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How to avoid the costly pitfall of payroll errors

Regulation

With myriad awards and entitlements, calculating wages is complex and mistakes can add up to millions in backpay and fines.

By Phil Bernie 12 minute read

As the Fair Work Ombudsman (FWO) cracks down on businesses underpaying staff, accidentally or otherwise, it’s essential that employers update their payroll systems this year rather than risk millions in fines and back pay.

Several businesses have made headlines over the past few years for failing to pay staff what they were owed. In response, several states have updated their laws to officially recognise wage theft, targeting employers which deliberately withhold wages and other worker entitlements.

In Victoria, for example, wage theft is punishable by fines of up to $218,088 or up to 10 years’ jail time for individuals, as well as fines of up to $1,090,440 for companies.

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Mistakes add up

While some instances of wage theft are deliberate attempts to steal from employees, it’s also easy for honest businesses to fall foul of the law because calculating payroll and leave entitlements can quickly become complicated.

When paying an employee on or above the award, frequent rule changes can make this a difficult and time-consuming process — especially when calculating overtime rates. This becomes even more complicated if you manually pay your employees individually each pay run, rather than managing them in bulk.

Sometimes it’s not until a business completely overhauls its payroll system that the magnitude of the problem is fully realised.

Aged and veteran services organisation RSL LifeCare was recently forced to back pay staff in NSW and the ACT more than $5 million while entering into an enforceable undertaking with the FWO.

The not-for-profit organisation, affiliated with RSL NSW, came forth willingly. During a review in 2021 when transitioning to new human resources and payroll system, RSL LifeCare became aware of underpayments and subsequently reported its non-compliance.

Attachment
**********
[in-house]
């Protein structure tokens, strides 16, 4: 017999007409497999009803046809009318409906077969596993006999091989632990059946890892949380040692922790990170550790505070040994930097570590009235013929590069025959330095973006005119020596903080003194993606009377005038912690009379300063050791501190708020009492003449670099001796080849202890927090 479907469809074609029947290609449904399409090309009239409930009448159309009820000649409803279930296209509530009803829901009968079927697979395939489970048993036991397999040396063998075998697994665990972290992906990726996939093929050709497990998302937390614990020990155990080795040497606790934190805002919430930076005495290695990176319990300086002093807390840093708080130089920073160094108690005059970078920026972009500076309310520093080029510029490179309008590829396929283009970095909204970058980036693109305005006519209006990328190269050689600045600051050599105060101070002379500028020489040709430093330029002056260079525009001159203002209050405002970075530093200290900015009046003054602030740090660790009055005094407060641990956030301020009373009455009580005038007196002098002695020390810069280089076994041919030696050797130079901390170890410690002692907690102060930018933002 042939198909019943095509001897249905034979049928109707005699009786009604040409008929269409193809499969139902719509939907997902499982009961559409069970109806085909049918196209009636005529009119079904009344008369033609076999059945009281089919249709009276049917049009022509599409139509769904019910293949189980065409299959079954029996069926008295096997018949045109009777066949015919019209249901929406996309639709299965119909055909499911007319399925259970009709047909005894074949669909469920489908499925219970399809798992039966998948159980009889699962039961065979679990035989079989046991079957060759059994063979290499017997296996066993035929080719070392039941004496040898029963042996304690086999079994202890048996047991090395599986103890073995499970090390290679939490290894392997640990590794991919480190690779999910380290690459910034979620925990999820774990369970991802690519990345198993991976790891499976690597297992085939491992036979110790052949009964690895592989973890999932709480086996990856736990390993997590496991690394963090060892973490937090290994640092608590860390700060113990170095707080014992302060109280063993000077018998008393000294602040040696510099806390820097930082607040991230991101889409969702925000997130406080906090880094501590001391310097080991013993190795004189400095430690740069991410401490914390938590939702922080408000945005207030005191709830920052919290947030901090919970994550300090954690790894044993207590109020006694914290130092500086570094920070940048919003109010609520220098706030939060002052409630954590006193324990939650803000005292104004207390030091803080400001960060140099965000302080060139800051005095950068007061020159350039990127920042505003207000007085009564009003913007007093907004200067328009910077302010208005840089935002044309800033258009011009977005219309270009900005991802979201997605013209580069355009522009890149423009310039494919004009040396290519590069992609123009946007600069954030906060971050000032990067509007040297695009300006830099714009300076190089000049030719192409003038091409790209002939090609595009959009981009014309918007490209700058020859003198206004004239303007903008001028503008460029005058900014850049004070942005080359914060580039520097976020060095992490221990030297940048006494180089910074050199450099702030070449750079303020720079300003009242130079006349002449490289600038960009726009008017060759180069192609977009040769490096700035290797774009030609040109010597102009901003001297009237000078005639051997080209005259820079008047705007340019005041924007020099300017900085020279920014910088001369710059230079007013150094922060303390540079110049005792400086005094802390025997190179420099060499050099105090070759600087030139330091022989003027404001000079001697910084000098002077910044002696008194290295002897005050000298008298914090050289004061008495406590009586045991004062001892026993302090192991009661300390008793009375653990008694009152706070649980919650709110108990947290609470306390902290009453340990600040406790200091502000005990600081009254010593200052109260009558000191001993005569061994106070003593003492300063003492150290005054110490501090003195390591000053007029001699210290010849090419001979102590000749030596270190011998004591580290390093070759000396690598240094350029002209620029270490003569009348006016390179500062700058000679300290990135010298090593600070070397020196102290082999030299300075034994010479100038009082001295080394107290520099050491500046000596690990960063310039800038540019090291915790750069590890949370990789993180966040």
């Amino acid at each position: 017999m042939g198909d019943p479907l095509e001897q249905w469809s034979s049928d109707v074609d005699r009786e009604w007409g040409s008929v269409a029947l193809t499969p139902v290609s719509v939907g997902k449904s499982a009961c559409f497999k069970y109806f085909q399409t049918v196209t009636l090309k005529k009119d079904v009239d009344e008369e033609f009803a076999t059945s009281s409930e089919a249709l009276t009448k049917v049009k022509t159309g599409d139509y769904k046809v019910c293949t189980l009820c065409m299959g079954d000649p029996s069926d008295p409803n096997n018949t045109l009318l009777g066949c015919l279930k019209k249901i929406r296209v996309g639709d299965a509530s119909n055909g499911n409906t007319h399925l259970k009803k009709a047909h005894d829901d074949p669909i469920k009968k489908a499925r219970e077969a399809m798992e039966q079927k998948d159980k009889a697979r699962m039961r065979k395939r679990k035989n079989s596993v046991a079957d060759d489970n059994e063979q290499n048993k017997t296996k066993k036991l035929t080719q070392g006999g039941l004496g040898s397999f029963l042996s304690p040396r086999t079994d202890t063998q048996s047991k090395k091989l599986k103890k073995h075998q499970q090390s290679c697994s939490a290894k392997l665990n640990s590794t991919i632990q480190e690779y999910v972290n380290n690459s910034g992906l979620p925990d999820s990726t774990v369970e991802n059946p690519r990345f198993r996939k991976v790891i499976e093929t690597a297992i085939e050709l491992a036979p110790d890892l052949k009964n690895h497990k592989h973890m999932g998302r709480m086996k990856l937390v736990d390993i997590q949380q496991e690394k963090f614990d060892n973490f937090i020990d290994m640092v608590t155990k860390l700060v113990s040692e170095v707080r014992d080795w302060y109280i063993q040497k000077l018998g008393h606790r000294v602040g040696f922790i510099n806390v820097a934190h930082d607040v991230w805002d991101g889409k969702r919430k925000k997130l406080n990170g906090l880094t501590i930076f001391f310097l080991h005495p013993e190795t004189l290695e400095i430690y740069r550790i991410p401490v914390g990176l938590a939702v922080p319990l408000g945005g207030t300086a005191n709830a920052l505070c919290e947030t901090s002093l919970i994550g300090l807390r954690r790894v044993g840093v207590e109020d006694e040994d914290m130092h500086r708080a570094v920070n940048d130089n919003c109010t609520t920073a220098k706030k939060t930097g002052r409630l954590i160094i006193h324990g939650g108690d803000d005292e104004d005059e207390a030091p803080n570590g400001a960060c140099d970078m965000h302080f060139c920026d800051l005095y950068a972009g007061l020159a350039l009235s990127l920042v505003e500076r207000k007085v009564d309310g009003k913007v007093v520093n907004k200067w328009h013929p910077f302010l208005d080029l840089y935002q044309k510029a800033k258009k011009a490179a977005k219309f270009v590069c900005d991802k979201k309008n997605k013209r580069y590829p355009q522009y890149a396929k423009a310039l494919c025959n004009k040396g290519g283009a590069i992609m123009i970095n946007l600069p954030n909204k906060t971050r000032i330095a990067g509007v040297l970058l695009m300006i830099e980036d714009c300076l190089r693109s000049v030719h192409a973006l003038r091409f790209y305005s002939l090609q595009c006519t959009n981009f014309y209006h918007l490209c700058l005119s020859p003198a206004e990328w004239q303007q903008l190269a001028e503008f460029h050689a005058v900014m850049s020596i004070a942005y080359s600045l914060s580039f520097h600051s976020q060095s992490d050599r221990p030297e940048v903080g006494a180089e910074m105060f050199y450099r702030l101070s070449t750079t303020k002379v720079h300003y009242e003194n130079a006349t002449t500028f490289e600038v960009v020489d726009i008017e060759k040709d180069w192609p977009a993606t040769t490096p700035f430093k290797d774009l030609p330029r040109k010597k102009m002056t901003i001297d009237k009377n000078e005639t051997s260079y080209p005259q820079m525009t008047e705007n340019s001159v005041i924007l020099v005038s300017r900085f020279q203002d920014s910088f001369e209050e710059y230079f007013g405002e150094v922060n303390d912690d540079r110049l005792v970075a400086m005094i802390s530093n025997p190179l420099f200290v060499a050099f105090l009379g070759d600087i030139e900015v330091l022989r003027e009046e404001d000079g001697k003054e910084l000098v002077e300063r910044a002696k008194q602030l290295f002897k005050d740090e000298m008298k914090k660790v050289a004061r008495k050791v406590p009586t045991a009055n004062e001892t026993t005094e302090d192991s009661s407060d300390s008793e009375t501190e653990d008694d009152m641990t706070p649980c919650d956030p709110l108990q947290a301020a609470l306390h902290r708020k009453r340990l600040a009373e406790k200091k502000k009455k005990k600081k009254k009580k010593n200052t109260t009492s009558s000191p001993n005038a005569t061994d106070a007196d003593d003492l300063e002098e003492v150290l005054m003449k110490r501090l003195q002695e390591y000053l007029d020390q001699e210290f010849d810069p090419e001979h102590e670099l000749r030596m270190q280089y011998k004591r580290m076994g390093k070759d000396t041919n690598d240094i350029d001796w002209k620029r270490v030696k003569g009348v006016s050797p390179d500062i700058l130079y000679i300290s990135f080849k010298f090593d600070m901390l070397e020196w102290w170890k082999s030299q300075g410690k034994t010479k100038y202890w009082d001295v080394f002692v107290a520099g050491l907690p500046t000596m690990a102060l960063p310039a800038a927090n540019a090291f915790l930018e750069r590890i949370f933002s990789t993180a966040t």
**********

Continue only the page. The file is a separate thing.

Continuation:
The underpaid employees — a mix of full-time, part-time and casuals — were engaged in nursing and management roles at aged care facilities and in-home care programs. The underpayments were due to fundamental payroll and rostering system errors, including setting up the system incorrectly and entering incorrect pay rules.

The majority of the underpayments involved failing to pay overtime rates and weekend penalty rates, along with incorrectly calculating annual leave for shift workers.

RSL LifeCare avoided significant fines only because of its cooperation with the FWO. It demonstrated a strong commitment to rectifying underpayments, including devoting significant resources to engaging independent experts to oversee its rectification.

Automation is key

RSL LifeCare’s experience is a timely reminder that every business must diligently check its payroll systems and processes. Adopting a modern payroll system that automates and streamlines processes and manual tasks can go a long way to reducing errors and improving compliance to avoid non-compliance.

Each financial year, the Fair Work Commission conducts an annual wage review to reassess modern award minimum wages. Adopting a payroll platform that automatically makes these adjustments — along with other relevant changes to legislation — can go a long way to ensuring that employees receive accurate entitlements.

Features such as pre-validation warnings in payroll can alert the user to potential underpayments before they even occur. This ensures both compliance and employee satisfaction, meaning no costly litigation and an increase in staff retention.

When it comes to adding employees and businesses to payroll systems, using strong cloud payroll software helps to improve efficiency via automation. By syncing with the ATO and superannuation providers, as well as allowing self-service for employees, payroll software can dramatically decrease the time it takes for payroll professionals to onboard staff and process pay, all while minimising errors.

Processing payroll has become increasingly complex and the penalties for getting it wrong are harsher than ever. There’s never been a better time for businesses to revisit their payroll system to ensure it all adds up.

Phil Bernie is a co-founder of KeyPay.

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